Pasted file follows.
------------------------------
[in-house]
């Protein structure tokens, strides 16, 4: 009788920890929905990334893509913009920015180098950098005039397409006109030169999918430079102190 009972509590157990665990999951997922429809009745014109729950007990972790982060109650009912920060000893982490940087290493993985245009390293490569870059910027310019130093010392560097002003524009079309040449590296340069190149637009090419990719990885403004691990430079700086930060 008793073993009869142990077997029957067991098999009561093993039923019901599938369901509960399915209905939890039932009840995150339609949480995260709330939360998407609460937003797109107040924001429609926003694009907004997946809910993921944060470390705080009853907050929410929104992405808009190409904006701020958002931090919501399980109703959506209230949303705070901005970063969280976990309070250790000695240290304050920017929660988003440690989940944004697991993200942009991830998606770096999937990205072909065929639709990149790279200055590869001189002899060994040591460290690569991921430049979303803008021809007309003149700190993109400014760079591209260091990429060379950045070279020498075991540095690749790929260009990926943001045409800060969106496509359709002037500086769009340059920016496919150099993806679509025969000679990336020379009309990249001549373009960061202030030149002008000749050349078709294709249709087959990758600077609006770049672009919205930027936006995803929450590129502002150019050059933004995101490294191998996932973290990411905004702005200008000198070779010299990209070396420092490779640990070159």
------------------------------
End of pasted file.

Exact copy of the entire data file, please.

[in-house]
């Protein structure tokens, strides 16, 4: 009788920890929905990334893509913009920015180098950098005039397409006109030169999918430079102190 009972509590157990665990999951997922429809009745014109729950007990972790982060109650009912920060000893982490940087290493993985245009390293490569870059910027310019130093010392560097002003524009079309040449590296340069190149637009090419990719990885403004691990430079700086930060 008793073993009869142990077997029957067991098999009561093993039923019901599938369901509960399915209905939890039932009840995150339609949480995260709330939360998407609460937003797109107040924001429609926003694009907004997946809910993921944060470390705080009853907050929410929104992405808009190409904006701020958002931090919501399980109703959506209230949303705070901005970063969280976990309070250790000695240290304050920017929660988003440690989940944004697991993200942009991830998606770096999937990205072909065929639709990149790279200055590869001189002899060994040591460290690569991921430049979303803008021809007309003149700190993109400014760079591209260091990429060379950045070279020498075991540095690749790929260009990926943001045409800060969106496509359709002037500086769009340059920016496919150099993806679509025969000679990336020379009309990249001549373009960061202030030149002008000749050349078709294709249709087959990758600077609006770049672009919205930027936006995803929450590129502002150019050059933004995101490294191998996932973290990411905004702005200008000198070779010299990209070396420092490779640990070159």